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Research Lifecycle Directory: Project Management

Managing your Research Project

This page intends to provide users with an overall understanding of how to manage a research project and includes guiding questions, information about tracking progress and links to additional resources concerning research data management and citation management software. 

Guiding Questions

Questions to Consider

At the beginning of any research project, it is essential to consider the goals and scope that are associated with the completion of the project as well as who within the research team will be acting as the Principal Investigator (PI) and other designated roles. Here are some questions to think about when designing your research project:

  • Why is this project being done? What is the need, opportunity, or problem that this research will address?
  • What are the outcomes/deliverables of this project? What will be produced at the end?
  • What work is needed to achieve this? What work falls outside the scope of this project?
  • Are there any significant dates or milestones that need to be considered? What risks are associated with them, if any?
  • What is the total budget, and what are the expected costs?
  • What will communication look like throughout the project between team members?

Answers to these questions are recorded in what is called a Project Charter, an example of which you can find below.

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Citation Management

Tools and Resources for Citation Management

Additional Tools and Resources

Research Data Management Resources

Keeping Track

Keeping Track of Your Project

Any ongoing research project can become overwhelming with all its moving parts, so it is vital to keep track of the resources you have consulted as well as the responsibilities of team members throughout the project cycle. Tracking your progress using a project tracker allows you to see each step clearly and helps breakdown what is complete and what is left to do. Here are some examples of what to include in your tracker to help you manage your research.

Action Items Log

This section helps keep track of what is completed and what is ongoing throughout the duration of your project. Here is an example of what an action items log would look like:

Date Assigned Date Complete Person Responsible Task                                                 Outcome/Status                           
         

This is an incredibly important resource that you can consult throughout the project cycle to ensure you stay on track and know exactly where you are.

Meeting & Communications Log

As you move through the project cycle, there will be many meetings and frequent communication between team members. Keeping a log of any meetings and communications allows you to track any decisions that have been made throughout the process. Here is an example of a meeting & communications log:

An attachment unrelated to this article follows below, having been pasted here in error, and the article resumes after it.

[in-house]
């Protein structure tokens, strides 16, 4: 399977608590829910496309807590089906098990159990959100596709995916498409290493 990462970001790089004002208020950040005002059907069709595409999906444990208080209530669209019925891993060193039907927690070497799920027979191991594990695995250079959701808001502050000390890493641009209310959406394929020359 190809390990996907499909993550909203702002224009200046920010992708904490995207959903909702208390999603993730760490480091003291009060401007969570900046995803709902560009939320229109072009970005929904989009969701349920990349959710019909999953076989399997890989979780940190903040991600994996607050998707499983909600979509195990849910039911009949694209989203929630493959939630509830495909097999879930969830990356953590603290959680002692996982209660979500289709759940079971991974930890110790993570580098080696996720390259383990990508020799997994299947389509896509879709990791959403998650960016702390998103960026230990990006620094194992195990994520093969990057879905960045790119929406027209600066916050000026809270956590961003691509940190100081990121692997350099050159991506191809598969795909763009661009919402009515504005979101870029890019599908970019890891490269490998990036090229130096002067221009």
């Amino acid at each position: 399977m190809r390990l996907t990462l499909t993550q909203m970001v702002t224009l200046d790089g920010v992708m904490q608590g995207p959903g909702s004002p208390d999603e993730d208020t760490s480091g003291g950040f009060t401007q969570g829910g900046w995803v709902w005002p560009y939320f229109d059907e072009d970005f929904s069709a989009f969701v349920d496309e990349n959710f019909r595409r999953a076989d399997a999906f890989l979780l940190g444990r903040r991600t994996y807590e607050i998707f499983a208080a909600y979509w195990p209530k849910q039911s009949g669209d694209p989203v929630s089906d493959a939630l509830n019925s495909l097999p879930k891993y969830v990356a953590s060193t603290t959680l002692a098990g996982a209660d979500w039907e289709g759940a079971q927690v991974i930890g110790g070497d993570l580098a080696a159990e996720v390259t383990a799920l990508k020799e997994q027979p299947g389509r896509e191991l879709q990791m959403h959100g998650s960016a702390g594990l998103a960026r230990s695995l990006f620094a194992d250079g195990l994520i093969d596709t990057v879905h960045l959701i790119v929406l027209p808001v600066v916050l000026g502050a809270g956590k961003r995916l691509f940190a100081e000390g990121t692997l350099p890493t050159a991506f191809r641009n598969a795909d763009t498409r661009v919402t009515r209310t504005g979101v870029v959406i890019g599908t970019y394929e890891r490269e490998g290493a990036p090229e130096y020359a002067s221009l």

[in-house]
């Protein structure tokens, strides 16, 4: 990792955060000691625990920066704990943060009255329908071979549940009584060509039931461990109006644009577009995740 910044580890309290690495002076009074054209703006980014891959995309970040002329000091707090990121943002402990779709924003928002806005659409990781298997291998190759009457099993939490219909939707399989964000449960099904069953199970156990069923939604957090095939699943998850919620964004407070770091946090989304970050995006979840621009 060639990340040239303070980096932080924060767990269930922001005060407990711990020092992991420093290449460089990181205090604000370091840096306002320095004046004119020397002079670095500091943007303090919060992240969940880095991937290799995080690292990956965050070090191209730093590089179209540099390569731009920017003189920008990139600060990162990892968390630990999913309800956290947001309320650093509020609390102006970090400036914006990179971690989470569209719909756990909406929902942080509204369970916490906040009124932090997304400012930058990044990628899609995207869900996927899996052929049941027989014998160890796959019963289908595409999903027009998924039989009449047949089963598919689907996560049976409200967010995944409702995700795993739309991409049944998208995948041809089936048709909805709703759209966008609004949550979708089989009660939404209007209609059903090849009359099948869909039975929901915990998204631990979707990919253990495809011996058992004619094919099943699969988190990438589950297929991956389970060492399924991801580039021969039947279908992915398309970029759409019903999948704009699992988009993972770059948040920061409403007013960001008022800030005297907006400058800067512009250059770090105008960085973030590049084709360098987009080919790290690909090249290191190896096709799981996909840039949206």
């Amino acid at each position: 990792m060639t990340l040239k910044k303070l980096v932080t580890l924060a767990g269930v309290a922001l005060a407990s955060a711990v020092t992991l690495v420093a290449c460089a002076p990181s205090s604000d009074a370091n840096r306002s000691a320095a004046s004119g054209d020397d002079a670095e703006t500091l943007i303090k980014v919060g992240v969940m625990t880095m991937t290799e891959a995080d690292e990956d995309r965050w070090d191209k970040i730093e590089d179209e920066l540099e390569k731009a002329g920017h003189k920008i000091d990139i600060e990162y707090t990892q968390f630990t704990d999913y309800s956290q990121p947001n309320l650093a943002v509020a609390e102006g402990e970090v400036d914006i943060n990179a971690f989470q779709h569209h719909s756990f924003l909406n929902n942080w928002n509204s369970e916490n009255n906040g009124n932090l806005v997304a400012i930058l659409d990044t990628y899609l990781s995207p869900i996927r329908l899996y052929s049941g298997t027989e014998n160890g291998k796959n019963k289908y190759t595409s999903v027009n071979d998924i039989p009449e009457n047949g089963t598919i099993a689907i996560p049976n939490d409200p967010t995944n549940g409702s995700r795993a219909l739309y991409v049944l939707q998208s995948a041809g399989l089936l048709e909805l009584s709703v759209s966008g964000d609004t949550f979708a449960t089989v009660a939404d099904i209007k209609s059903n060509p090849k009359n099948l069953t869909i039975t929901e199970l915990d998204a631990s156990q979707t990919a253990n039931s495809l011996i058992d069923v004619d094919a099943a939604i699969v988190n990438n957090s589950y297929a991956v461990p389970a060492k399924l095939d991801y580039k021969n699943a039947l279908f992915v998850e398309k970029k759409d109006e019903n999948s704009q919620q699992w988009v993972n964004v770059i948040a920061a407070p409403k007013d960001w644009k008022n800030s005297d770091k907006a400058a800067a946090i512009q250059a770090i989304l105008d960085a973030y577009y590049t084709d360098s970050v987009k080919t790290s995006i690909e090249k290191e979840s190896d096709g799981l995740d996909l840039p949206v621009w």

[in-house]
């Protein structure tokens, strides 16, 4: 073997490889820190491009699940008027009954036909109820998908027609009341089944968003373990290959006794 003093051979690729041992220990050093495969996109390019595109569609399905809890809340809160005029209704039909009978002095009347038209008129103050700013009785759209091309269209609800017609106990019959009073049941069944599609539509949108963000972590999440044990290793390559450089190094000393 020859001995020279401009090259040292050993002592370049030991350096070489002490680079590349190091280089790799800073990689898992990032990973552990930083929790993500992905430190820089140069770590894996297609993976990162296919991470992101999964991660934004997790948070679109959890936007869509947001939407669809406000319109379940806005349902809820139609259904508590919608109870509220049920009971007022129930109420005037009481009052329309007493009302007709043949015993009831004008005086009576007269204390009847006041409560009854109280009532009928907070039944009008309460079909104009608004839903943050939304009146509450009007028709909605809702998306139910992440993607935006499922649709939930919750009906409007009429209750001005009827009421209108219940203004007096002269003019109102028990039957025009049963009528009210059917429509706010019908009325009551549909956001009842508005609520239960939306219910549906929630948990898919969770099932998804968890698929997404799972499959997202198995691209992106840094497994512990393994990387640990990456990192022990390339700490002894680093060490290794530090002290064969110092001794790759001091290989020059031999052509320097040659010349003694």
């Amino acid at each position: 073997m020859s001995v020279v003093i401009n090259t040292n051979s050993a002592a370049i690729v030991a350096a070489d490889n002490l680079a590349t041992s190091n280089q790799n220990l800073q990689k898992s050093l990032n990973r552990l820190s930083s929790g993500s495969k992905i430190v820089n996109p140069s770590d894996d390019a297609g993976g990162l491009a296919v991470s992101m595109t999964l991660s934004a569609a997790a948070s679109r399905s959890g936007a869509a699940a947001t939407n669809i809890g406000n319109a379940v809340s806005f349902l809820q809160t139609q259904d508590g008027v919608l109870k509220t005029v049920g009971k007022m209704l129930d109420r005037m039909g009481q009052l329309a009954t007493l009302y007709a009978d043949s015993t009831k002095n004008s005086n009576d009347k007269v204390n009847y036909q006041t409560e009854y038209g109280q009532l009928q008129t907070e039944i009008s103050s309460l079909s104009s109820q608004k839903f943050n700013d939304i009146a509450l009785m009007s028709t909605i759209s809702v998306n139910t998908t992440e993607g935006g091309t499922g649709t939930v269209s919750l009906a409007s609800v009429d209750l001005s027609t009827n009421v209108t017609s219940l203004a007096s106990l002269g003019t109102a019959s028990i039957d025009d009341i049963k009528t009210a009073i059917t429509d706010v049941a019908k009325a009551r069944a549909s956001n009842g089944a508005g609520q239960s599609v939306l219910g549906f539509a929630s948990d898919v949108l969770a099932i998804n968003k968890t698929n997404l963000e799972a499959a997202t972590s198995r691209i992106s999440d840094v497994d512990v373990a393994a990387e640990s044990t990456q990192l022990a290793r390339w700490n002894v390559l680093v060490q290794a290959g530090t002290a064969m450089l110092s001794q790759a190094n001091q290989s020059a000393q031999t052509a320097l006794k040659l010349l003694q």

Date Attendees                   Objective/Notes                            Next Steps/Questions for Follow-Up
       

Stakeholder List

Throughout the process, you will want to keep in mind the stakeholders involved in your project and what their roles are. In keeping track of who they are, contact information, and their role in your project, also make a note of any outside factors that might impact their involvement throughout the process.

Deliverables List

Your project will have several outcomes when completed. You will want to keep a list of what those deliverables are, what team member is responsible for them, any acceptance criteria or important descriptions that need to be tracked, and the in-progress date, due date, and date of completion. Here is an example of a deliverables list:

Deliverable Most Responsible Person Description/Acceptance Criteria                         In-Progress (Date) Due (Date) Complete (Date)
           

Risks and Issues Log

All projects have risks, and you will likely encounter issues throughout the project cycle. However, you can track any risks you think are associated with your project and develop strategies to address them should they be encountered. If issues occur, it is also important to log what they were and how they were handled to ensure your understanding of the situation and how best to move forward in your project.

Lessons Learned

After dealing with issues, reflect on the lessons learned and log these as well. These reflections are valuable resources that will help inform future decisions in your current research project or how to better manage your next one. When logging, ask yourself these questions:

  • What happened this time?
  • What would you do differently next time?

Creative Commons License

Creative Commons License
Michener Institute of Education at UHN, 2018.